Django Unchained is a love-it-or-hate-it movie-going experience. Tarantino’s decision to make a spaghetti western/slave revenge fantasy seemed like a cynical move to generate controversy from the get-go. Now it’s in theaters everyone has an opinion, especially when it comes to the provocative depictions of race. There are those who celebrate the bold representation of Django, the freed slave who fights back against a particularly sadistic slaveowner, claiming what is rightfully his (Hildy, his wife), burning the pristine white columns of the mansion to the ground in the process, and riding off into the middle distance. There are others, notably Spike Lee, who have questioned the oversimplification of these images and the apparent trivialization of genocide.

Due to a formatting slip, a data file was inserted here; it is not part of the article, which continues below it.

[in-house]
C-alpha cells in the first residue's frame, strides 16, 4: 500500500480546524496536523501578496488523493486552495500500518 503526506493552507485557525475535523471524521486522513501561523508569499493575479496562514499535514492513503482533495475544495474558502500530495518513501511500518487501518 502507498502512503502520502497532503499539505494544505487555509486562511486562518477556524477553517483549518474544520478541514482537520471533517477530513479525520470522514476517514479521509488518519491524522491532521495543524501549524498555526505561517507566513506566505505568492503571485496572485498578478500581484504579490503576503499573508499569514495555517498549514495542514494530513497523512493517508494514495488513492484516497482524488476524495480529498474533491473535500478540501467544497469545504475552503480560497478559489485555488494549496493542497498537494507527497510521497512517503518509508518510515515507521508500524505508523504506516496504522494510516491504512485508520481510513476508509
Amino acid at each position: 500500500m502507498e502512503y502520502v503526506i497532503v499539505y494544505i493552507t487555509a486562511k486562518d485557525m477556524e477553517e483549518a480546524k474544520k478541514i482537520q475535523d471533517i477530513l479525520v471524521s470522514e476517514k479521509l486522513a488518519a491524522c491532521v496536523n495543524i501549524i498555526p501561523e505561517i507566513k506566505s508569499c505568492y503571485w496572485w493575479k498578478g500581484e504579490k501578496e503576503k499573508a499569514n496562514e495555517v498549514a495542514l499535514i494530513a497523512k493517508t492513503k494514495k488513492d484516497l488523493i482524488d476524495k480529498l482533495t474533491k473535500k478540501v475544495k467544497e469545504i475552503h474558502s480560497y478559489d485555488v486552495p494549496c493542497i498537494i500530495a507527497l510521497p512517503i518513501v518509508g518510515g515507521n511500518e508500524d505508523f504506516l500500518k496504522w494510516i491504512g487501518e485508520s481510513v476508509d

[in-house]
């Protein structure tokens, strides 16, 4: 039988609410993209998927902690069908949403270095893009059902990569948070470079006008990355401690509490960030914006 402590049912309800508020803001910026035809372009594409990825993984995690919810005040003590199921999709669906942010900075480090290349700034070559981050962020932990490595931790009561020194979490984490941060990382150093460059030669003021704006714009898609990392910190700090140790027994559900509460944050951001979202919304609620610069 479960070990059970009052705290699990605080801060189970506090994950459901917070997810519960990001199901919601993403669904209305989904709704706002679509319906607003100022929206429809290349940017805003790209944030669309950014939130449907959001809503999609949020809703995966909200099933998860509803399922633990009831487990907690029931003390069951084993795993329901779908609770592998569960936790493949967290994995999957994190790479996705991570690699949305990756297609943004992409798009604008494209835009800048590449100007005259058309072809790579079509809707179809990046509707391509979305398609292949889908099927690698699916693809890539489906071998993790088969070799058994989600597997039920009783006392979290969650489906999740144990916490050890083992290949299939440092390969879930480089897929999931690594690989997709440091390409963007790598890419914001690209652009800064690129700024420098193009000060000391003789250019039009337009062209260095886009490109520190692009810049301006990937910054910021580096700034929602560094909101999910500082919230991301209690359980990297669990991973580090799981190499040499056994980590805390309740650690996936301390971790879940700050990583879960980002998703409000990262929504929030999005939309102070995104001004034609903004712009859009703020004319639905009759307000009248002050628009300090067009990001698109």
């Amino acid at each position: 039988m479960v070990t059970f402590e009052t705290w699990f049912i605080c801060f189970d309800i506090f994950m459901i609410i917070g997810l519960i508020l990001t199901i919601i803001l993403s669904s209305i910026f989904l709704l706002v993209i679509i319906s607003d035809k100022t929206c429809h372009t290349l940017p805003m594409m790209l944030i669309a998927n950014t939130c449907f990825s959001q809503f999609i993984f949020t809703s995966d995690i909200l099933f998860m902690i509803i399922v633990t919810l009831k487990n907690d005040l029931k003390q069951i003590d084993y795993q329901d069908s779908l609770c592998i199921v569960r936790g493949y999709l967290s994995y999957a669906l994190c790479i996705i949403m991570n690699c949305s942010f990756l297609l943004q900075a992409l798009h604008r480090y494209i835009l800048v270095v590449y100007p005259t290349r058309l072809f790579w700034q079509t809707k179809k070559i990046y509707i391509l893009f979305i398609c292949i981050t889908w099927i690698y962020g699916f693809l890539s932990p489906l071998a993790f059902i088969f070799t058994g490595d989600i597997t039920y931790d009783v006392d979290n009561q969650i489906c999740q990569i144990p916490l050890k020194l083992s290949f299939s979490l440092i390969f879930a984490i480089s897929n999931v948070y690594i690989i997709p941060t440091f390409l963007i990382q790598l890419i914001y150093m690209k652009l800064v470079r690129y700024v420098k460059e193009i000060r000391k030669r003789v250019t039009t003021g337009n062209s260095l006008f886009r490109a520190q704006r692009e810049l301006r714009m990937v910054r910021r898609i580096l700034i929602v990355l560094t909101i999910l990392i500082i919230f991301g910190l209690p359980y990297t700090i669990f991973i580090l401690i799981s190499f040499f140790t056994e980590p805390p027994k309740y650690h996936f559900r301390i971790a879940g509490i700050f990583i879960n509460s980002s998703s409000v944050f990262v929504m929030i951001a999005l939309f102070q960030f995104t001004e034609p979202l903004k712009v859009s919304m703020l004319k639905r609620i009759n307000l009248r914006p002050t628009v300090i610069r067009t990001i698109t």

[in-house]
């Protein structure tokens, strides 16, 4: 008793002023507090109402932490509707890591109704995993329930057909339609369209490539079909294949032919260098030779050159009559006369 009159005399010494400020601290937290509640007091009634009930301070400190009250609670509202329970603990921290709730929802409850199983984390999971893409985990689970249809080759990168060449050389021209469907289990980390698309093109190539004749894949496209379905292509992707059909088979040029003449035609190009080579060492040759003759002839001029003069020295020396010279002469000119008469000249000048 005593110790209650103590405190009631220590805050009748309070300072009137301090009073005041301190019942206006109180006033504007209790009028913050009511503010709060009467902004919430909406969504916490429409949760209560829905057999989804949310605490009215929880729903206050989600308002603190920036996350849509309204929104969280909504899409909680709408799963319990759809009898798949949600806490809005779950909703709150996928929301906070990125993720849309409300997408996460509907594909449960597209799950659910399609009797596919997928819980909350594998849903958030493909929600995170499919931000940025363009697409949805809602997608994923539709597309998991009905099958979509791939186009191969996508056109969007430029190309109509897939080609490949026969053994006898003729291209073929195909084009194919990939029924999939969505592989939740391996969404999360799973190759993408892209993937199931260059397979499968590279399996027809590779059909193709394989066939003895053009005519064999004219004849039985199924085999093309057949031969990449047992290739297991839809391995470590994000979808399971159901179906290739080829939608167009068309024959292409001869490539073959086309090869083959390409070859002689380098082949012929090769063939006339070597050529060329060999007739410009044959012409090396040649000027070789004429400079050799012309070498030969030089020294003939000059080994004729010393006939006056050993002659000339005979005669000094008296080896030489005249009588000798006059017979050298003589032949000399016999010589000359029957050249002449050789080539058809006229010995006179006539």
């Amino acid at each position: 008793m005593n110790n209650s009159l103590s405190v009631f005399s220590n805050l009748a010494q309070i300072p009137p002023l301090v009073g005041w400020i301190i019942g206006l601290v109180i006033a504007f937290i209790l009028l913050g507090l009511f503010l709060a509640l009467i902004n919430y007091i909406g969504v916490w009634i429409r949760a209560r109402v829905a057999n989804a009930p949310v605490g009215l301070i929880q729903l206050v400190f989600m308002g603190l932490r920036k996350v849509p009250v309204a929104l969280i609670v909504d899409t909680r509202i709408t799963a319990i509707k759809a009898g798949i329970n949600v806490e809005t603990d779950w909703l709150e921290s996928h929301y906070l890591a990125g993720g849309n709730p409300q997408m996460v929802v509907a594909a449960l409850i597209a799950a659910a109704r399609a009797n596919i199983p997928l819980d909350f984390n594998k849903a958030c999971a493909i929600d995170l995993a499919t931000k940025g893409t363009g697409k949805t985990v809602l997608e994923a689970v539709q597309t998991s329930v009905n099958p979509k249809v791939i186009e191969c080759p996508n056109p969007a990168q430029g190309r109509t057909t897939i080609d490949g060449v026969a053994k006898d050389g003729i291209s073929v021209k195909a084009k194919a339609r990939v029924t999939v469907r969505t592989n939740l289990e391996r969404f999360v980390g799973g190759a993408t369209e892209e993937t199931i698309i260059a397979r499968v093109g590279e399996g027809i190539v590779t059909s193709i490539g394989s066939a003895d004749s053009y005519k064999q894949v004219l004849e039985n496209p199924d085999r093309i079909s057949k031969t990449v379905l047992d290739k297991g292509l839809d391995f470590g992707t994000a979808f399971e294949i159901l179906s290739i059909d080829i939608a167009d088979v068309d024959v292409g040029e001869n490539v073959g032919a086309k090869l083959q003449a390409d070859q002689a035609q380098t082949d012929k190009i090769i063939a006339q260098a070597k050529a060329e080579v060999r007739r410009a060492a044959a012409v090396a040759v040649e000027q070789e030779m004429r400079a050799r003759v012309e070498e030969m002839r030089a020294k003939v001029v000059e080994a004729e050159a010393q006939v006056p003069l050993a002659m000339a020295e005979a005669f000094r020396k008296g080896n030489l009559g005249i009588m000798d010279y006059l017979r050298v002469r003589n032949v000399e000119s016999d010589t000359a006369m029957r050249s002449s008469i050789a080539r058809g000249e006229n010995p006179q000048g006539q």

The movie has also been criticized for its objectification of women, the cartoonish (and anachronistic) representation of the Ku Klux Klan as buffoons suffering a wardrobe malfunction, and Tarantino’s Australian accent. Some critics couldn’t stomach the blood spatter of the gunfights. Others thought Tarantino’s trademark violence, once so exciting, has become so normalized it seems tired. It’s a problematic film on many levels. However, Tarantino has to be commended for opening up discourse — and, potentially, opportunities for other filmmakers — about the slave era, two hundred years of history that American mainstream pop culture likes to pretend never happened. Other than grisly blaxploitation like Mandingo, or historical lamentation like Roots, slavery has been off-limits as context for a period drama. Until now. Continue reading